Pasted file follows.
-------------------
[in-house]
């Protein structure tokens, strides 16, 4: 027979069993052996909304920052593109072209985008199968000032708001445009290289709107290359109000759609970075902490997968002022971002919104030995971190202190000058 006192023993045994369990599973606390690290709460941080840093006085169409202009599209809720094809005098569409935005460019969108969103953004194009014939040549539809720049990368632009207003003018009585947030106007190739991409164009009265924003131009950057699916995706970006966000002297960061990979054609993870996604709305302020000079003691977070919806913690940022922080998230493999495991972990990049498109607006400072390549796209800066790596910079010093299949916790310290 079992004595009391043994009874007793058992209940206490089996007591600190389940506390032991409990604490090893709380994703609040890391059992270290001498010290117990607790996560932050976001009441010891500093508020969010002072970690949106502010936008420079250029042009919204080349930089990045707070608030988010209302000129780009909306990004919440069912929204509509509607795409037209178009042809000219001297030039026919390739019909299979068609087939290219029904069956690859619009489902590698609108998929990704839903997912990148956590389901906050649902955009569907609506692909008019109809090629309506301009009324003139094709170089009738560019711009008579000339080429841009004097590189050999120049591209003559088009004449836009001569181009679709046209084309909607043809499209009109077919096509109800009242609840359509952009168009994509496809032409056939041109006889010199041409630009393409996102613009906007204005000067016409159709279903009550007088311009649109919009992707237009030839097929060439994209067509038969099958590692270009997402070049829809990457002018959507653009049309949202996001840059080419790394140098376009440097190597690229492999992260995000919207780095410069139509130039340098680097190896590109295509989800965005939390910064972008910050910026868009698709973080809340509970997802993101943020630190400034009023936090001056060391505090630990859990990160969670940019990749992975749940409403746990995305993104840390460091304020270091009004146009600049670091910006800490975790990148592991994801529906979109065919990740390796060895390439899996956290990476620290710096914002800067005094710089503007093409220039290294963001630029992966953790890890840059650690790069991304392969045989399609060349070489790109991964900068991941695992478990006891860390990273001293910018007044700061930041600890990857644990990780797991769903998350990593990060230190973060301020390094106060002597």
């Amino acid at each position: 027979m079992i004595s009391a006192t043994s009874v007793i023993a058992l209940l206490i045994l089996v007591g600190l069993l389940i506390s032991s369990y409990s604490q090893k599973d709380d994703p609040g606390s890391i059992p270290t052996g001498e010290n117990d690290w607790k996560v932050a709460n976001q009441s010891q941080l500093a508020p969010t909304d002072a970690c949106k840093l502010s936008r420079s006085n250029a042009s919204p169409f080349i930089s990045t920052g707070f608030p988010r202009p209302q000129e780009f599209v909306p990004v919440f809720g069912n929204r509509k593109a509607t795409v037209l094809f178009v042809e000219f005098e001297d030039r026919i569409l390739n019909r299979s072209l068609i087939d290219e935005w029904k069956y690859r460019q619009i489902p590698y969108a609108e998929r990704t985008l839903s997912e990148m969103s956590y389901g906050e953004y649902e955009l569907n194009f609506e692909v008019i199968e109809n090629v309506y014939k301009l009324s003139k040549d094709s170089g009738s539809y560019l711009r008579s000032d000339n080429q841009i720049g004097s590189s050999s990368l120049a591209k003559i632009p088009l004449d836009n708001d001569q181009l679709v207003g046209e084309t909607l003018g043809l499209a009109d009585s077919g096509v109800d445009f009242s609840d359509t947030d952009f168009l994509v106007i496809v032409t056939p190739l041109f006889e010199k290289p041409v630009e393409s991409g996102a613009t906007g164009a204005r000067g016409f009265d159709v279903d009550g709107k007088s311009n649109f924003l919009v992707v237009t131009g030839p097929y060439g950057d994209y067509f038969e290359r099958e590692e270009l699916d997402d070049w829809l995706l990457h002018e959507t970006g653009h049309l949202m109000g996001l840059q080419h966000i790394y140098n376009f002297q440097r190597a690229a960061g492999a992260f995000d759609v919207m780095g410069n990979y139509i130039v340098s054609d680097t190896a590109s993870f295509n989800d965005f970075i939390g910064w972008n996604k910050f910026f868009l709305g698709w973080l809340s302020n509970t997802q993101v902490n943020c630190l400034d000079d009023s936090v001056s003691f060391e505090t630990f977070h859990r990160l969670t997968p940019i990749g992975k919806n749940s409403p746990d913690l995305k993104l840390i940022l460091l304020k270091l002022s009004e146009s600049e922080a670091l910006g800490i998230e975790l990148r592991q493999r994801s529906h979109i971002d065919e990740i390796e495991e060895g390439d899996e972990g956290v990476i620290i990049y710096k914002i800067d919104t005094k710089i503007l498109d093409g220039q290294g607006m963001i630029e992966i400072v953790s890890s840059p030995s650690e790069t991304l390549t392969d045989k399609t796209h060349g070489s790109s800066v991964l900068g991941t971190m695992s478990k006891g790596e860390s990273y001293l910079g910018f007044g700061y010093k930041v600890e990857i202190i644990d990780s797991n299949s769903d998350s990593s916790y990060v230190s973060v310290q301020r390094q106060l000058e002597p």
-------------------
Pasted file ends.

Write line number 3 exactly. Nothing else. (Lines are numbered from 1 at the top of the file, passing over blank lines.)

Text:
């Amino acid at each position: 027979m079992i004595s009391a006192t043994s009874v007793i023993a058992l209940l206490i045994l089996v007591g600190l069993l389940i506390s032991s369990y409990s604490q090893k599973d709380d994703p609040g606390s890391i059992p270290t052996g001498e010290n117990d690290w607790k996560v932050a709460n976001q009441s010891q941080l500093a508020p969010t909304d002072a970690c949106k840093l502010s936008r420079s006085n250029a042009s919204p169409f080349i930089s990045t920052g707070f608030p988010r202009p209302q000129e780009f599209v909306p990004v919440f809720g069912n929204r509509k593109a509607t795409v037209l094809f178009v042809e000219f005098e001297d030039r026919i569409l390739n019909r299979s072209l068609i087939d290219e935005w029904k069956y690859r460019q619009i489902p590698y969108a609108e998929r990704t985008l839903s997912e990148m969103s956590y389901g906050e953004y649902e955009l569907n194009f609506e692909v008019i199968e109809n090629v309506y014939k301009l009324s003139k040549d094709s170089g009738s539809y560019l711009r008579s000032d000339n080429q841009i720049g004097s590189s050999s990368l120049a591209k003559i632009p088009l004449d836009n708001d001569q181009l679709v207003g046209e084309t909607l003018g043809l499209a009109d009585s077919g096509v109800d445009f009242s609840d359509t947030d952009f168009l994509v106007i496809v032409t056939p190739l041109f006889e010199k290289p041409v630009e393409s991409g996102a613009t906007g164009a204005r000067g016409f009265d159709v279903d009550g709107k007088s311009n649109f924003l919009v992707v237009t131009g030839p097929y060439g950057d994209y067509f038969e290359r099958e590692e270009l699916d997402d070049w829809l995706l990457h002018e959507t970006g653009h049309l949202m109000g996001l840059q080419h966000i790394y140098n376009f002297q440097r190597a690229a960061g492999a992260f995000d759609v919207m780095g410069n990979y139509i130039v340098s054609d680097t190896a590109s993870f295509n989800d965005f970075i939390g910064w972008n996604k910050f910026f868009l709305g698709w973080l809340s302020n509970t997802q993101v902490n943020c630190l400034d000079d009023s936090v001056s003691f060391e505090t630990f977070h859990r990160l969670t997968p940019i990749g992975k919806n749940s409403p746990d913690l995305k993104l840390i940022l460091l304020k270091l002022s009004e146009s600049e922080a670091l910006g800490i998230e975790l990148r592991q493999r994801s529906h979109i971002d065919e990740i390796e495991e060895g390439d899996e972990g956290v990476i620290i990049y710096k914002i800067d919104t005094k710089i503007l498109d093409g220039q290294g607006m963001i630029e992966i400072v953790s890890s840059p030995s650690e790069t991304l390549t392969d045989k399609t796209h060349g070489s790109s800066v991964l900068g991941t971190m695992s478990k006891g790596e860390s990273y001293l910079g910018f007044g700061y010093k930041v600890e990857i202190i644990d990780s797991n299949s769903d998350s990593s916790y990060v230190s973060v310290q301020r390094q106060l000058e002597p």